OBJECTIVES: This seminar will encounter systematically the masterpieces of American rhetoric, focusing in particular on great speeches. We will encounter our history's greatest, most famous, and most infamous speeches, reading, listening to, and viewing speeches from every historical era and situation, spoken by men and women of every conceivable circumstance. The study of rhetorical discourse forces us to confront several important matters, including the historical exigency towards which such discourse is aimed, the character and position of the speaker or writer, and the rhetorical culture of the era. Accordingly, we will investigate speeches not merely as examples of aesthetic excellence but as historical artifacts. Speech texts, considered in this way, are voices in historically situated arguments, and by encountering these texts we re-engage important and often unresolved conflicts central to the American experience. This course then is not merely a survey of masterpieces but an entry into the American (and historical) spirit of controversia.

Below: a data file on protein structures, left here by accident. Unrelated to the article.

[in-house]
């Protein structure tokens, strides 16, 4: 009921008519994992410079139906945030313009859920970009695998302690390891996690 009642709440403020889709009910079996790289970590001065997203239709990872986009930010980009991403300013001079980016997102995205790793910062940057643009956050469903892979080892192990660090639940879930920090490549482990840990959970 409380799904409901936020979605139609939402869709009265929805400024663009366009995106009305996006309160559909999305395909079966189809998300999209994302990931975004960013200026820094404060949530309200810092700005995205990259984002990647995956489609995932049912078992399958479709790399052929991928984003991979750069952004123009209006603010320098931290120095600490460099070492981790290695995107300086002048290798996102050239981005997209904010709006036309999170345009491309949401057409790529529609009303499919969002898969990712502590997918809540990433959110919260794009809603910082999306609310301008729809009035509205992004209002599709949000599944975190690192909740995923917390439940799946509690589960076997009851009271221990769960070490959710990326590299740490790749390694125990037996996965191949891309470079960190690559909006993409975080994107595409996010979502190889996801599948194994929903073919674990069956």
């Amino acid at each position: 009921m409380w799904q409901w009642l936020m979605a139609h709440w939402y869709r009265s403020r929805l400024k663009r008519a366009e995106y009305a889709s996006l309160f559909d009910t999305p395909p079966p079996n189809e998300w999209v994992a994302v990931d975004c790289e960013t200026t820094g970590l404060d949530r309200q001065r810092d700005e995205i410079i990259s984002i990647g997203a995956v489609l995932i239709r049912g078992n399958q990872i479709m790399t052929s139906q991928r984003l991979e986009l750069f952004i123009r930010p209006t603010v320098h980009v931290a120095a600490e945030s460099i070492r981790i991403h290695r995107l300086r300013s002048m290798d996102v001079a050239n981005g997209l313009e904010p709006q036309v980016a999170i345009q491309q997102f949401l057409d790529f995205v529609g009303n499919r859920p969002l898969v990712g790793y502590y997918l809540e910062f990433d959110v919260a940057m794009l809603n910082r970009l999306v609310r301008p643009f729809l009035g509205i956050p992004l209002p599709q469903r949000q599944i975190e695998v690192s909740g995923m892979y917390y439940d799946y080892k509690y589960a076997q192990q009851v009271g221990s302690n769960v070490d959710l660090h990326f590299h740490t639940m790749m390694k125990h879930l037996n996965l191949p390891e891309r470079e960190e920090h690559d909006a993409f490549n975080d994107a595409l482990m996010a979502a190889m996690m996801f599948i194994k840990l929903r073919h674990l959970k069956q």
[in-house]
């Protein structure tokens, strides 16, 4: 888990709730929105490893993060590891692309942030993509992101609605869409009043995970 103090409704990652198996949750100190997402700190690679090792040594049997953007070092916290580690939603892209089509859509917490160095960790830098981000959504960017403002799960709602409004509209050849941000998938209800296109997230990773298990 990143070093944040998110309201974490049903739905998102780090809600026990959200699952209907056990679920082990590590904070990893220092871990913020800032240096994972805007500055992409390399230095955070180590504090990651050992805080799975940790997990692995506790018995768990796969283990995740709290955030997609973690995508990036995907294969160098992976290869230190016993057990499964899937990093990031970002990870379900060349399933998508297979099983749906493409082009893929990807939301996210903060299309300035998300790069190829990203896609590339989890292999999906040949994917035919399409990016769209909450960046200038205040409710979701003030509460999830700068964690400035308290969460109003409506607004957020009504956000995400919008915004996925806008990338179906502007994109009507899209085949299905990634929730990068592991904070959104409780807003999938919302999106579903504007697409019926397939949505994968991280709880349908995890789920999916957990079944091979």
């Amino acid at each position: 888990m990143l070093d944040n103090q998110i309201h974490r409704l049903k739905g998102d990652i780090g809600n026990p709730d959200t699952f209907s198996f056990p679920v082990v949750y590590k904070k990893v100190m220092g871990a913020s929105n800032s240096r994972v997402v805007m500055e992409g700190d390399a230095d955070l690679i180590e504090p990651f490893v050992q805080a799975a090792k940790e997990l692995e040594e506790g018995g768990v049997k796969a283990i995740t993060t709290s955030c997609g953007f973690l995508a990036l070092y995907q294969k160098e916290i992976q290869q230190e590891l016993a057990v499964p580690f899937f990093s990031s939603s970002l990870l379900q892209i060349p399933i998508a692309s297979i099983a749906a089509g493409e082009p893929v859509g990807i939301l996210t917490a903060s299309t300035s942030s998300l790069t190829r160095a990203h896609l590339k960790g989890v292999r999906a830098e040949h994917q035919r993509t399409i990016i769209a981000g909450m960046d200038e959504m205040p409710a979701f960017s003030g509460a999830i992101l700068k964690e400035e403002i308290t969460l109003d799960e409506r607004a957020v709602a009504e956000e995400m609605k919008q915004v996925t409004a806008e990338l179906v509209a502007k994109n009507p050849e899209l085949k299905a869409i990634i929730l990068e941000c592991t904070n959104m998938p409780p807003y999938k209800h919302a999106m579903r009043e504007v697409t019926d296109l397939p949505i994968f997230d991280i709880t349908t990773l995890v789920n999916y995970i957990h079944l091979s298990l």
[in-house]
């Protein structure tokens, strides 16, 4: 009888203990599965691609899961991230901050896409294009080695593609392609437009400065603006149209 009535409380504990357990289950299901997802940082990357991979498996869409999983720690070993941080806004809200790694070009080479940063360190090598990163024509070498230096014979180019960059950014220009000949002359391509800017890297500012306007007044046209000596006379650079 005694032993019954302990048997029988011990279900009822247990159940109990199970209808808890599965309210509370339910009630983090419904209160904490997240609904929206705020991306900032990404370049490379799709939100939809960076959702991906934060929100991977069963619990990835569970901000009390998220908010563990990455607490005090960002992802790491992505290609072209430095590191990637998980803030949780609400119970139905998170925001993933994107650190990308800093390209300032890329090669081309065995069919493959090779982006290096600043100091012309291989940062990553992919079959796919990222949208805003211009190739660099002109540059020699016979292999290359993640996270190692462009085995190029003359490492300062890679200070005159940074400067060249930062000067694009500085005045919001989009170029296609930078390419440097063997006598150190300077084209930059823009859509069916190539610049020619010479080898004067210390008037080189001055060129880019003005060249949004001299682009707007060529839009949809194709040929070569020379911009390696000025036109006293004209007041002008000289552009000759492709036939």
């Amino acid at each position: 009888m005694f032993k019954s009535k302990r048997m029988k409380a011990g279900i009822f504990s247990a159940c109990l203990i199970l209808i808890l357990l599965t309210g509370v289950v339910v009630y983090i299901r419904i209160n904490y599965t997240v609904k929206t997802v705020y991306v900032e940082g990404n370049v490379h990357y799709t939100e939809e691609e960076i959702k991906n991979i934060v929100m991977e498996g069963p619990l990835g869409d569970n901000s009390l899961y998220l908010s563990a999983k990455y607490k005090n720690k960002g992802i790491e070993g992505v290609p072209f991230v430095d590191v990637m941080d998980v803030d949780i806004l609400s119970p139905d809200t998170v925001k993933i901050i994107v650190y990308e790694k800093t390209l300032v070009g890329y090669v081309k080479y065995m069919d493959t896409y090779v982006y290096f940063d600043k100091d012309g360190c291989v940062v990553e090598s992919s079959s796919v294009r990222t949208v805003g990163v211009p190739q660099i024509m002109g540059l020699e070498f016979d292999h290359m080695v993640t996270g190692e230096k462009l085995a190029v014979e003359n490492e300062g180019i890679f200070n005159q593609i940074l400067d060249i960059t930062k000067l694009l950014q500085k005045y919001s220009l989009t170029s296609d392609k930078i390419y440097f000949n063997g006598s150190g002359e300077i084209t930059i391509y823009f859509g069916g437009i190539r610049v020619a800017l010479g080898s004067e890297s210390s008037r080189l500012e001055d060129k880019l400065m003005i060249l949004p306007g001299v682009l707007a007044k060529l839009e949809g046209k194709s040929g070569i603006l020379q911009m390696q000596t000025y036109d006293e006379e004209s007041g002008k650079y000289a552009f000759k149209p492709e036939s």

STUDENTS: All are welcome.
FORMAT AND STYLE: Seminar

CMST 45900-01 Seminar in Communication Theory: The Rhetoric of Religion 1 LA SS
CREDITS: 3
INSTRUCTOR: Christopher House, Muller 429, Ext. 4-3216
ENROLLMENT: 10
STUDENTS: Open to all Ithaca College students.